British Sky Broadcasting has accused the BBC of "riding a coach and horses" through the market for internet TV by investing licence-fee money in Project Canvas.
The BBC and its partners, ITV, BT and Five, say Canvas will bolster the free-to-air TV platform Freeview as Sky, Virgin Media and other pay-TV providers launch more advanced technology services that could leave Freeview trailing behind. It plans to launch the digital set-top boxes before Christmas 2010.
In its submission to the BBC Trust's consultation on Canvas, Sky says the project raises potential issues of state aid and puts too much control over the technology in the hands of free-to-air broadcasters.
Sky says it doesn't object to the platform per se: "We do not mind what platform consumers use to consume our content," but it is concerned that the BBC's licence fee-funded involvement in Project Canvas "potentially stifles innovation" because the corporation is trying to establish its own platform, rather than contributing to an industry-standard system for delivering online content to TV sets.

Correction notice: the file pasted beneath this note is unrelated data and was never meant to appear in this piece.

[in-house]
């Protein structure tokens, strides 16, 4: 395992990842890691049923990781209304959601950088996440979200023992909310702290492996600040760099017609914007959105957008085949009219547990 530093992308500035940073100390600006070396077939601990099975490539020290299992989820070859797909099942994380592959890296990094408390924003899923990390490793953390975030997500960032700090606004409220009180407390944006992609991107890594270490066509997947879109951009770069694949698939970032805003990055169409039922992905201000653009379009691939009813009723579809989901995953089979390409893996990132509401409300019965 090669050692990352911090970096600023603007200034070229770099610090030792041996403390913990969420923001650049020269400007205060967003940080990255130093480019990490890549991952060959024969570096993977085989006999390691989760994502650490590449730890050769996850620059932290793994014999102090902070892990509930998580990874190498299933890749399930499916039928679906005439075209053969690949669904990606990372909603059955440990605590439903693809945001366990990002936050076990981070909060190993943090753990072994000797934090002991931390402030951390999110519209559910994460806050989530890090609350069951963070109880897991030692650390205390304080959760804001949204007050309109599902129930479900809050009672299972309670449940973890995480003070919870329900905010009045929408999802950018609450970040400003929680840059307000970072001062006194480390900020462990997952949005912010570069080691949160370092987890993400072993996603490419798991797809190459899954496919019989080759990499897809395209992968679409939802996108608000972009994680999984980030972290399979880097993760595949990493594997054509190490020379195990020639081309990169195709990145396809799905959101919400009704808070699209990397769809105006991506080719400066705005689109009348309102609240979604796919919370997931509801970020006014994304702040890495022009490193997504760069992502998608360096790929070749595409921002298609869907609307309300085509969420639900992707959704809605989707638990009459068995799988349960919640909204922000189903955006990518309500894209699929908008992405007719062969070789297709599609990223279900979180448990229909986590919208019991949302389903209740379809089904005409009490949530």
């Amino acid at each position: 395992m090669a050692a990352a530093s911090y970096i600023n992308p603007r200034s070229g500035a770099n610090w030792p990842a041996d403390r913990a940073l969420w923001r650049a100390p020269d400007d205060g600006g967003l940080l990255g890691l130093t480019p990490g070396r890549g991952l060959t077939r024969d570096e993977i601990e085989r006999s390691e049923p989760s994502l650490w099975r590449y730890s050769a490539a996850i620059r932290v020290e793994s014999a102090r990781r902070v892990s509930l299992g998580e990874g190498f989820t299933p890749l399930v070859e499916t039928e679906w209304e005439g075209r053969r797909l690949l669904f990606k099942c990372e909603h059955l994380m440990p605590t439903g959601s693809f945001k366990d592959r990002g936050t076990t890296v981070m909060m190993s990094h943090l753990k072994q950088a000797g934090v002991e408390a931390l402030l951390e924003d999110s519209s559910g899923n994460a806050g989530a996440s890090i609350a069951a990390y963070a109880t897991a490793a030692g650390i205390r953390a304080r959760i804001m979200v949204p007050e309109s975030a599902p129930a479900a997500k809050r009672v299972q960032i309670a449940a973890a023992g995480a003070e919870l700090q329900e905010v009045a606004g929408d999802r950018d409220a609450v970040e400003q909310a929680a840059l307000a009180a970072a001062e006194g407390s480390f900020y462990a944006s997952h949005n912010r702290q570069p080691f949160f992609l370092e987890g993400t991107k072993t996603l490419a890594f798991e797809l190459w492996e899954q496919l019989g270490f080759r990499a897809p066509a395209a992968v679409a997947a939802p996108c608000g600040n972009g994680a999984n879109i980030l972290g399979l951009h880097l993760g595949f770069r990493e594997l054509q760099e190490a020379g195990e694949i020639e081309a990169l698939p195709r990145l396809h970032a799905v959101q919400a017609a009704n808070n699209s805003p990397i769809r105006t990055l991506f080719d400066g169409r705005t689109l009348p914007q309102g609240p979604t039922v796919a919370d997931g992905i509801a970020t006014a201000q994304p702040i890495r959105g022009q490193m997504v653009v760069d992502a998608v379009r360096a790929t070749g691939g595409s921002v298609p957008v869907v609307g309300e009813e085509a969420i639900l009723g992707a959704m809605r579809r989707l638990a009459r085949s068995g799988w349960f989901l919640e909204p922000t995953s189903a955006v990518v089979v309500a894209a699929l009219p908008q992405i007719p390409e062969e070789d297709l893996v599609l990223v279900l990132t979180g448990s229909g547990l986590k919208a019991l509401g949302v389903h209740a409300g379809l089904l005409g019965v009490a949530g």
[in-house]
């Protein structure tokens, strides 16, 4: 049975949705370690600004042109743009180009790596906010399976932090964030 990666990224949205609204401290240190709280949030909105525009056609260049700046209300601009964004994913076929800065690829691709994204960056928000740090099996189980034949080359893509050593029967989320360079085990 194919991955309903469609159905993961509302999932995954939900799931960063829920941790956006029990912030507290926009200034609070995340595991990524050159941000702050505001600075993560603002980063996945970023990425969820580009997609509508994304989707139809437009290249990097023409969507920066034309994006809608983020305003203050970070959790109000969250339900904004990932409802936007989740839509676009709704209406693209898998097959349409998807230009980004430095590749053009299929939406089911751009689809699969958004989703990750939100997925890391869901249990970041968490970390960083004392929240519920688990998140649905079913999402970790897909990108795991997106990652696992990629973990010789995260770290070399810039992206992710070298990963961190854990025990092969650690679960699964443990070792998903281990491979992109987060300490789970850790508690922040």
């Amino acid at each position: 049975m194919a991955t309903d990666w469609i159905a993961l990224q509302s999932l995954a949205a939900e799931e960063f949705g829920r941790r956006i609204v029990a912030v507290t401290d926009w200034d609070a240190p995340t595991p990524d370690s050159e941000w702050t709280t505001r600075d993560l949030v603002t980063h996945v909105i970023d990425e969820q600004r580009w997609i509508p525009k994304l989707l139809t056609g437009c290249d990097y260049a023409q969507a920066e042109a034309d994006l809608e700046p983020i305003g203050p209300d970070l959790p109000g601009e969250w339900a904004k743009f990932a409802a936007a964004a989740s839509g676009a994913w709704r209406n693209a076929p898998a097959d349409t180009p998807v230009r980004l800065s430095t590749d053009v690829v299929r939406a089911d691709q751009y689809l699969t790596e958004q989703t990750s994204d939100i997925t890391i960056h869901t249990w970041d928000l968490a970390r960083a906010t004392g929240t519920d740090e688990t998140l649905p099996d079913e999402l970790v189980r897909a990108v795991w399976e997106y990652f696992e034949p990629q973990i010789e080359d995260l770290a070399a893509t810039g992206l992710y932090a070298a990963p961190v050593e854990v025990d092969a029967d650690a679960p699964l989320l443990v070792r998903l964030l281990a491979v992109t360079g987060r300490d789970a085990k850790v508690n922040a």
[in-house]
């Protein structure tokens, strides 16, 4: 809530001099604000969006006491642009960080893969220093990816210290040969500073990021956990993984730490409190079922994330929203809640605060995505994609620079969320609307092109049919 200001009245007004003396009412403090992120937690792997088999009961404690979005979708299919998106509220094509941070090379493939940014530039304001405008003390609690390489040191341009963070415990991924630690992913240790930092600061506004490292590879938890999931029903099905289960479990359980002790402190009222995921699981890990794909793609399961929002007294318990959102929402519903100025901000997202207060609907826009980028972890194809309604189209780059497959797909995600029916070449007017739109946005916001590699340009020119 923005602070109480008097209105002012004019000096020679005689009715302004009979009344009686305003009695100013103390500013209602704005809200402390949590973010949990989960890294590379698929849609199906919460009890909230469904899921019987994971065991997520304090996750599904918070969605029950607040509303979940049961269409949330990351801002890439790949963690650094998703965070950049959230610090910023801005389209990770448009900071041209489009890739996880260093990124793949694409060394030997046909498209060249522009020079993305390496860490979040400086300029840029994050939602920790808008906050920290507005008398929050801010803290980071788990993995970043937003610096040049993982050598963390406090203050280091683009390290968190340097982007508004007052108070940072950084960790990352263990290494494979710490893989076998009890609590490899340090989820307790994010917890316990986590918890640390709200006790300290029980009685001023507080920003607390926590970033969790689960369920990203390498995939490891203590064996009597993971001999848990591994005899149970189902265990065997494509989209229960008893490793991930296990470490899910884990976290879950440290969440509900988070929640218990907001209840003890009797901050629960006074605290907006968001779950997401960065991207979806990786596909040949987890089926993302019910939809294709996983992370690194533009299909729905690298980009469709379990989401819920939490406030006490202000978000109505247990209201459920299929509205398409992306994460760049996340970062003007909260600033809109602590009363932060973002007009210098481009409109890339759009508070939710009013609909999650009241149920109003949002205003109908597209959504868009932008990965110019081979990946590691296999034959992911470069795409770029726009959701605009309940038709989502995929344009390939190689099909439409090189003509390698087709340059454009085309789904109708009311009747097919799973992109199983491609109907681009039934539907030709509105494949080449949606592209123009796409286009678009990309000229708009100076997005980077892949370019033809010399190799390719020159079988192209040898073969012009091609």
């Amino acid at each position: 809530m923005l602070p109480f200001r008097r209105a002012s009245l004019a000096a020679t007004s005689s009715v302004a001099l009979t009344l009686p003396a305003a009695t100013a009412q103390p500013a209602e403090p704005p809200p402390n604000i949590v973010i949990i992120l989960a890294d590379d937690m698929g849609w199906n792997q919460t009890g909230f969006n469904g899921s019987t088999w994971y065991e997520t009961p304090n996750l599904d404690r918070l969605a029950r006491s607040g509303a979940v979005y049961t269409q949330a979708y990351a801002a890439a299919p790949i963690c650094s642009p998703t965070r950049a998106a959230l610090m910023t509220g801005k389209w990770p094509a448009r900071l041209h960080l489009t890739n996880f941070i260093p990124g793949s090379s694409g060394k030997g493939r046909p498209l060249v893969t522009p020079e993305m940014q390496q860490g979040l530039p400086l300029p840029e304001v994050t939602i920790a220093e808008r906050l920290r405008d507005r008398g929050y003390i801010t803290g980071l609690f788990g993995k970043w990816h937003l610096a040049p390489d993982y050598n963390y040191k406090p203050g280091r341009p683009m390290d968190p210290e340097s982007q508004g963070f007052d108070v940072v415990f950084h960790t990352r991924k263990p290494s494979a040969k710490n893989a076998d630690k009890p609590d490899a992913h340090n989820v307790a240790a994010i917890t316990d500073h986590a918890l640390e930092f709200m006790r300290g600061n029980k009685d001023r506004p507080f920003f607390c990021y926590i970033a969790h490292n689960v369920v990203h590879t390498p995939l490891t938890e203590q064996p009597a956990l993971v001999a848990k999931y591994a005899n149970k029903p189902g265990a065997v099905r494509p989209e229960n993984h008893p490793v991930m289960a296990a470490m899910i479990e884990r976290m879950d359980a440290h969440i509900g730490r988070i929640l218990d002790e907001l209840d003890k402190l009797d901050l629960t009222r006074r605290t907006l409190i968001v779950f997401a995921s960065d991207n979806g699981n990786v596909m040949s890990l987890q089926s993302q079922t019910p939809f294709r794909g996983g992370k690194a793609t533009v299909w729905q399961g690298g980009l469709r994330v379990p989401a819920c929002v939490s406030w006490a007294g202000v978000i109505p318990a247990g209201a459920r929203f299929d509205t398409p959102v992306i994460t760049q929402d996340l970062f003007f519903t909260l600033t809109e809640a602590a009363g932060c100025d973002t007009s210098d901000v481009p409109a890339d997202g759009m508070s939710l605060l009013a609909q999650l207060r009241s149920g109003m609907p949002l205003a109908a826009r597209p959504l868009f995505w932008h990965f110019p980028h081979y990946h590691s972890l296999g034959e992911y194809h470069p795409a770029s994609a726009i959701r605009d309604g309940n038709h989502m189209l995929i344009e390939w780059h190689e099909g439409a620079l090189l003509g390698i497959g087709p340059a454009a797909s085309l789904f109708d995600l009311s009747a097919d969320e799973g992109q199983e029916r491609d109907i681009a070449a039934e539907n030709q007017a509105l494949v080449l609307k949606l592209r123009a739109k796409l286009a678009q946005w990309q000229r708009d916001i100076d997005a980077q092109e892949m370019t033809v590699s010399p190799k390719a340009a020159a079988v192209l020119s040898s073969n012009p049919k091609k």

"The BBC doesn't have the remit to correct market failure," Stephen Nuttall, Sky Commercial Director said. "If Canvas doesn't happen, IP delivery will still be there. The BBC should work with the [Digital TV Group] and other standards bodies to go about creating this IP standard."